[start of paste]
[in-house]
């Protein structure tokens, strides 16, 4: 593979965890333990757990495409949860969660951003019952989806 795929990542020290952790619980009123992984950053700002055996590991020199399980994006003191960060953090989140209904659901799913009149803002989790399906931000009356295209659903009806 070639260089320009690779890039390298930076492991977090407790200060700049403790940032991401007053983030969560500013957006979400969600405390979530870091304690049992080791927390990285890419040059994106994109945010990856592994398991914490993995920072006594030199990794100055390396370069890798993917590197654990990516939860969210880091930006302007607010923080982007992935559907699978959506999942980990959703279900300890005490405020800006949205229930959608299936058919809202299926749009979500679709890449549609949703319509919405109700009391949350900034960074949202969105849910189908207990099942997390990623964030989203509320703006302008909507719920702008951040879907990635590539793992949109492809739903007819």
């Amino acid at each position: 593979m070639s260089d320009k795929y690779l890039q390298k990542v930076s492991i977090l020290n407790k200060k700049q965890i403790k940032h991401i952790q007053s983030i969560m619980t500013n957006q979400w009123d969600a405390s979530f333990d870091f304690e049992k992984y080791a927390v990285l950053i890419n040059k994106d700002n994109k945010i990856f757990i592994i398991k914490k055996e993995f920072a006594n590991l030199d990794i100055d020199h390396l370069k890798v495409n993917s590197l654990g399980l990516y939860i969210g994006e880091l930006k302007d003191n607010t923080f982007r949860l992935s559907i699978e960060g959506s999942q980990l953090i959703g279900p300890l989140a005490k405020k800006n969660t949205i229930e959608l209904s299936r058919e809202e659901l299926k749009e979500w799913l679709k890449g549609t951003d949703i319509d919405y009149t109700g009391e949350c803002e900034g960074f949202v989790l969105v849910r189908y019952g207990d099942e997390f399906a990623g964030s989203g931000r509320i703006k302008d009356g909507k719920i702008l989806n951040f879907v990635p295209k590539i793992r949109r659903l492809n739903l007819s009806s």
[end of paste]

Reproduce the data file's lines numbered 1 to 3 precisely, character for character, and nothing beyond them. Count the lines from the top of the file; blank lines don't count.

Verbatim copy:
[in-house]
């Protein structure tokens, strides 16, 4: 593979965890333990757990495409949860969660951003019952989806 795929990542020290952790619980009123992984950053700002055996590991020199399980994006003191960060953090989140209904659901799913009149803002989790399906931000009356295209659903009806 070639260089320009690779890039390298930076492991977090407790200060700049403790940032991401007053983030969560500013957006979400969600405390979530870091304690049992080791927390990285890419040059994106994109945010990856592994398991914490993995920072006594030199990794100055390396370069890798993917590197654990990516939860969210880091930006302007607010923080982007992935559907699978959506999942980990959703279900300890005490405020800006949205229930959608299936058919809202299926749009979500679709890449549609949703319509919405109700009391949350900034960074949202969105849910189908207990099942997390990623964030989203509320703006302008909507719920702008951040879907990635590539793992949109492809739903007819």
């Amino acid at each position: 593979m070639s260089d320009k795929y690779l890039q390298k990542v930076s492991i977090l020290n407790k200060k700049q965890i403790k940032h991401i952790q007053s983030i969560m619980t500013n957006q979400w009123d969600a405390s979530f333990d870091f304690e049992k992984y080791a927390v990285l950053i890419n040059k994106d700002n994109k945010i990856f757990i592994i398991k914490k055996e993995f920072a006594n590991l030199d990794i100055d020199h390396l370069k890798v495409n993917s590197l654990g399980l990516y939860i969210g994006e880091l930006k302007d003191n607010t923080f982007r949860l992935s559907i699978e960060g959506s999942q980990l953090i959703g279900p300890l989140a005490k405020k800006n969660t949205i229930e959608l209904s299936r058919e809202e659901l299926k749009e979500w799913l679709k890449g549609t951003d949703i319509d919405y009149t109700g009391e949350c803002e900034g960074f949202v989790l969105v849910r189908y019952g207990d099942e997390f399906a990623g964030s989203g931000r509320i703006k302008d009356g909507k719920i702008l989806n951040f879907v990635p295209k590539i793992r949109r659903l492809n739903l007819s009806s």